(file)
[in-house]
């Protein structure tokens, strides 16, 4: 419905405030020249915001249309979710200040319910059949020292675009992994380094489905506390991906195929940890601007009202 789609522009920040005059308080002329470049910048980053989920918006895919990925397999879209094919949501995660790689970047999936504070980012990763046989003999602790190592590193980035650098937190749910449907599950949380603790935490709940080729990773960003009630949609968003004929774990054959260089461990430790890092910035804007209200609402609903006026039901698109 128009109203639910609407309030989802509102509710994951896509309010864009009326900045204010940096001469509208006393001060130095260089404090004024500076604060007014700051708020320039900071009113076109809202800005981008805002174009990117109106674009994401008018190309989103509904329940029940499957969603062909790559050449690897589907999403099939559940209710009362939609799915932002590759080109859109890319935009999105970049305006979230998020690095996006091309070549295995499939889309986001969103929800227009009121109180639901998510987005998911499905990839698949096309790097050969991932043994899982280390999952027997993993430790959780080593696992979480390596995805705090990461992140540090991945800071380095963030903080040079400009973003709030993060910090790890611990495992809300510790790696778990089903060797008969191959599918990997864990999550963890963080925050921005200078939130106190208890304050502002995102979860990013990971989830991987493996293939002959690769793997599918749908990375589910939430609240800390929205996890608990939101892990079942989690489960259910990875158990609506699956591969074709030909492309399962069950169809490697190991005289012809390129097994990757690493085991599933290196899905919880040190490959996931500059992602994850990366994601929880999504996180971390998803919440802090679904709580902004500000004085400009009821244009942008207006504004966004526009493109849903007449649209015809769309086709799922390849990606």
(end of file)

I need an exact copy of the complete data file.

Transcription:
[in-house]
């Protein structure tokens, strides 16, 4: 419905405030020249915001249309979710200040319910059949020292675009992994380094489905506390991906195929940890601007009202 789609522009920040005059308080002329470049910048980053989920918006895919990925397999879209094919949501995660790689970047999936504070980012990763046989003999602790190592590193980035650098937190749910449907599950949380603790935490709940080729990773960003009630949609968003004929774990054959260089461990430790890092910035804007209200609402609903006026039901698109 128009109203639910609407309030989802509102509710994951896509309010864009009326900045204010940096001469509208006393001060130095260089404090004024500076604060007014700051708020320039900071009113076109809202800005981008805002174009990117109106674009994401008018190309989103509904329940029940499957969603062909790559050449690897589907999403099939559940209710009362939609799915932002590759080109859109890319935009999105970049305006979230998020690095996006091309070549295995499939889309986001969103929800227009009121109180639901998510987005998911499905990839698949096309790097050969991932043994899982280390999952027997993993430790959780080593696992979480390596995805705090990461992140540090991945800071380095963030903080040079400009973003709030993060910090790890611990495992809300510790790696778990089903060797008969191959599918990997864990999550963890963080925050921005200078939130106190208890304050502002995102979860990013990971989830991987493996293939002959690769793997599918749908990375589910939430609240800390929205996890608990939101892990079942989690489960259910990875158990609506699956591969074709030909492309399962069950169809490697190991005289012809390129097994990757690493085991599933290196899905919880040190490959996931500059992602994850990366994601929880999504996180971390998803919440802090679904709580902004500000004085400009009821244009942008207006504004966004526009493109849903007449649209015809769309086709799922390849990606």